Planning for short-term financial goals

Kyle Harpin, CFA, CFP®
Client Needs Research Analyst

We’re often so focused on getting to our final destination that we can forget to enjoy the journey. But our short-term financial goals are what add a spice to life that makes pursuing the long-term goals even more worthwhile.

What is a short-term financial goal?

A short-term financial goal is a goal or need you’re planning to pay for in the next few years. We often lose sight of being as intentional about shorter-term wants and needs as we are about our longer-term goals, like retirement, family vacations, a home renovation, paying for a wedding, saving for a home down payment, buying a car or making another large purchase.

"The U.S. Travel Association estimates that 768 million vacation days went unused in 2019."

Many retirees struggle to give themselves permission to use the money they’ve spent so long setting aside. By incorporating a solid plan that considers different options for balancing and achieving your short- and long-term goals, you’ll be able to enjoy life now without compromising your future security. And this is valuable no matter what stage of life you’re in.

How do I plan for short-term financial goals?

  1. Define your short-term goal
  2. Determine how much you want to spend on it
  3. Think about how quickly you'd like it done
  4. Prioritize this goal within your other goals
  5. Contact your financial advisor to help you run scenarios and think through funding

How should I pay for short-term financial goals?

Using savings or extra cash
Start by using funds you have intentionally saved for this goal. If that’s not enough, then consider cash you may have that’s above what you need for your spending and emergency savings. This cash likely isn’t earning very much, and it can be used to reduce the amount you’ll need to raise from other sources.

If you go the route of borrowing, using the debt strategically is key. Ideally, you’ll want to find a loan with a low interest rate and no or low fees. Also, consider attributes that can be easier to plan around, such as a fixed interest rate on a loan that amortizes and is paid off in a reasonable amount of time. And before taking on any debt, craft a plan for paying it off.

Selling investments
Selling your investments can help you achieve your short-term goal, but like paying interest on a loan, there are some trade-offs to consider. Just like with borrowing, you’ll want to work with your financial advisor to determine how selling investments may affect your other goals.

What if I have an emergency?

Not all short-term needs are fun. If something unexpected occurs (for example a major house or car repair, medical bill, etc.) you’ll want to use your emergency fund and extra cash first. If that doesn’t cover the full cost, consider whether to borrow or sell investments to cover the remaining amount.

Once you’re past the emergency, put a plan in place to rebuild your emergency fund for the next time you’ll need it. If working, we recommend one to two months of living expenses for spending, and three to six months for emergency savings. For retirees, we recommend 12 months of living expenses for spending, and three to six months for emergency savings.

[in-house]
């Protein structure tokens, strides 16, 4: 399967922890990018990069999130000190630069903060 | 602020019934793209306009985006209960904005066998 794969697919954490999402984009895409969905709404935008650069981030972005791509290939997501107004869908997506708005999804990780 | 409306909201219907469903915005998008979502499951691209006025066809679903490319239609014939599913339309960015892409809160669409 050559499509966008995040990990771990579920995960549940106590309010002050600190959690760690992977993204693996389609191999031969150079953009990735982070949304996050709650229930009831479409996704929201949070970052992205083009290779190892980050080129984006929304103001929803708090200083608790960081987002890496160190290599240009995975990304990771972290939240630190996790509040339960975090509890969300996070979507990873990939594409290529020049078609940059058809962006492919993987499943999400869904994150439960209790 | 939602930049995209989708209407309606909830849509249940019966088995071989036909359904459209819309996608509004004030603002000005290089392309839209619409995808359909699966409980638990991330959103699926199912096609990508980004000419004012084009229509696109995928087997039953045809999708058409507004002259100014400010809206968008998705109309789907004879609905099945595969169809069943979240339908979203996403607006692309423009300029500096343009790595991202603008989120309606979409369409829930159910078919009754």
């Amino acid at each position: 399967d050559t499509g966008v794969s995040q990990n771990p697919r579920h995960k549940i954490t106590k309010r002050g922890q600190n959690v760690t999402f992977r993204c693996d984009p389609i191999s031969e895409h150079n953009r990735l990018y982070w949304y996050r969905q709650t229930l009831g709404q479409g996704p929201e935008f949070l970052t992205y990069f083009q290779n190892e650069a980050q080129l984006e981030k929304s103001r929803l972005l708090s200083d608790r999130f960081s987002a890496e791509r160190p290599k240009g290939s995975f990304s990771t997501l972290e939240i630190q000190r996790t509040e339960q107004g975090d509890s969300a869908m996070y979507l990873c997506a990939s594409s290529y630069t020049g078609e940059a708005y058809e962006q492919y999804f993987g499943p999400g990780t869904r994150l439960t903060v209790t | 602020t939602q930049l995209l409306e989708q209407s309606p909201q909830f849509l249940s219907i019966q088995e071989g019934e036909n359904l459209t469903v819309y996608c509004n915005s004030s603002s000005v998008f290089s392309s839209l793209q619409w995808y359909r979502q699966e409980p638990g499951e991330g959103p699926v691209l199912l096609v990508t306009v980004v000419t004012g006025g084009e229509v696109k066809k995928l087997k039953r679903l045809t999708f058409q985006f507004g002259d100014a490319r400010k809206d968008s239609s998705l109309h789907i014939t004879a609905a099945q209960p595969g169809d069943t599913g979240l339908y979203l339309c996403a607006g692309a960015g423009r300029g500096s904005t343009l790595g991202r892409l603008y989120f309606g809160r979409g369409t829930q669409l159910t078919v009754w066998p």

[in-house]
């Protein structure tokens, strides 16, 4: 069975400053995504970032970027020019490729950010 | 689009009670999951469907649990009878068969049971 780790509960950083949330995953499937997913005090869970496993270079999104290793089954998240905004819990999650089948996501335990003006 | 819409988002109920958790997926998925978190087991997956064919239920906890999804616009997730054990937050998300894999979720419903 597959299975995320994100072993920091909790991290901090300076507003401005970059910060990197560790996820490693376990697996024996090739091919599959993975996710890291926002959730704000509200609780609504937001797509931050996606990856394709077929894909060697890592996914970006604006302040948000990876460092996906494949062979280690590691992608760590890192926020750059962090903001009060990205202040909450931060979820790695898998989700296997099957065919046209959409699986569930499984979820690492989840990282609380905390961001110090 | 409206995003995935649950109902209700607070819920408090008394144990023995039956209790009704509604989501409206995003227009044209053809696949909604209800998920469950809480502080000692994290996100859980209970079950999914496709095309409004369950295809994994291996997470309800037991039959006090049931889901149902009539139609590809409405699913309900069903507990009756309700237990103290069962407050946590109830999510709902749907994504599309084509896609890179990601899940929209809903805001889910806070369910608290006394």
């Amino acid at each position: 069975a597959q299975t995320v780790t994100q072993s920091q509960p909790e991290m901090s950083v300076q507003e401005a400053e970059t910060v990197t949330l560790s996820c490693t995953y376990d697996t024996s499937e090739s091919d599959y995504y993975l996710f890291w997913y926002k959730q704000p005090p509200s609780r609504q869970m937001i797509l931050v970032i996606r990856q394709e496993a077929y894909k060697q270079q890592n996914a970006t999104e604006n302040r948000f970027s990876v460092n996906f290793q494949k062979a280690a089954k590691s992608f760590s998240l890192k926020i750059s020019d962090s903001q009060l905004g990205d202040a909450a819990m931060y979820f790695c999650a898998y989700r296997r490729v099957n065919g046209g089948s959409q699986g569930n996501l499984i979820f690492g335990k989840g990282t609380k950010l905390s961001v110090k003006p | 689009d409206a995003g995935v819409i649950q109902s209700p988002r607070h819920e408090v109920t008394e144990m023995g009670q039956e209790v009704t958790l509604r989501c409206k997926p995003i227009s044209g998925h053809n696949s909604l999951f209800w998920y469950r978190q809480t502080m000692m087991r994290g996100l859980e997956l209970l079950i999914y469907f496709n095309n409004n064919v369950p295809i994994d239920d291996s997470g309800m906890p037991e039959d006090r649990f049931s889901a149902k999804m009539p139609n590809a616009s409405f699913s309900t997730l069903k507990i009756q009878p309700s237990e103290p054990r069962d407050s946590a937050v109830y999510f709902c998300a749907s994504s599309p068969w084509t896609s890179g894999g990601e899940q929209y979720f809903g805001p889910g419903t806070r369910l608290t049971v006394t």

What are my borrowing options?

Some of the most common borrowing options are credit cards, car loans, mortgages, home equity loans, personal loans and margin loans. You’ll want to determine which of these is the best option for helping finance your goal. For example, if you’re remodeling your kitchen, you may have thought of a home equity loan, but may not have considered if a margin loan could have been a competitive option.

A savings example

Marc and Jessica (both age 40) would like a $40,000 kitchen renovation and to retire at 65 with retirement income of $80,000. Here are some scenarios for balancing $2,500 of savings per month for them.

 A savings example chart image

Disclosure: Graphic is a hypothetical illustration of different saving scenarios.

Source: Edward Jones.

This chart illustrates three saving scenarios. The total monthly savings in each scenario is the same - $2,500. The difference: how it’s split between a kitchen renovation and retirement. In the first scenario, renovation is a priority, so $1,600 goes to that goal while $900 goes to retirement. Result: the goal of $40,000 for a kitchen renovation is met, while retirement would need to be postponed to age 66. In the second scenario, retirement is a priority, so $2,100 goes to that, while $400 is saved for the kitchen remodel. Result: the goal of retiring at age 65 is met, while only $10,000 is saved for the remodel. The goal in the third scenario: balance both retirement and renovation. So, $1,525 is saved for retirement and the rest, $975, goes to the kitchen remodel. The result: retirement comes a little later (age 65 1/2) and $25,000 is saved for the remodel.


Let a financial advisor be your guide

By incorporating a solid plan for achieving short-term financial goals, you’ll be able to enjoy life now without compromising your future security. Your financial advisor can walk you through the different options for balancing and achieving multiple goals, partnering with you to determine which may be the best for you.

Kyle Harpin, CFA®, CFP®

Kyle Harpin is an analyst on the Client Needs Research team, which creates advice and guidance related to preparing for retirement, living in retirement, saving for education, estate planning and protecting financial goals.

Kyle graduated summa cum laude from the W.P. Carey School of Business at Arizona State University with a bachelor’s degree in finance. He is a CFA® charterholder and a member of the CFA Institute and the CFA Society of Nevada. Kyle also holds the CFP® designation.

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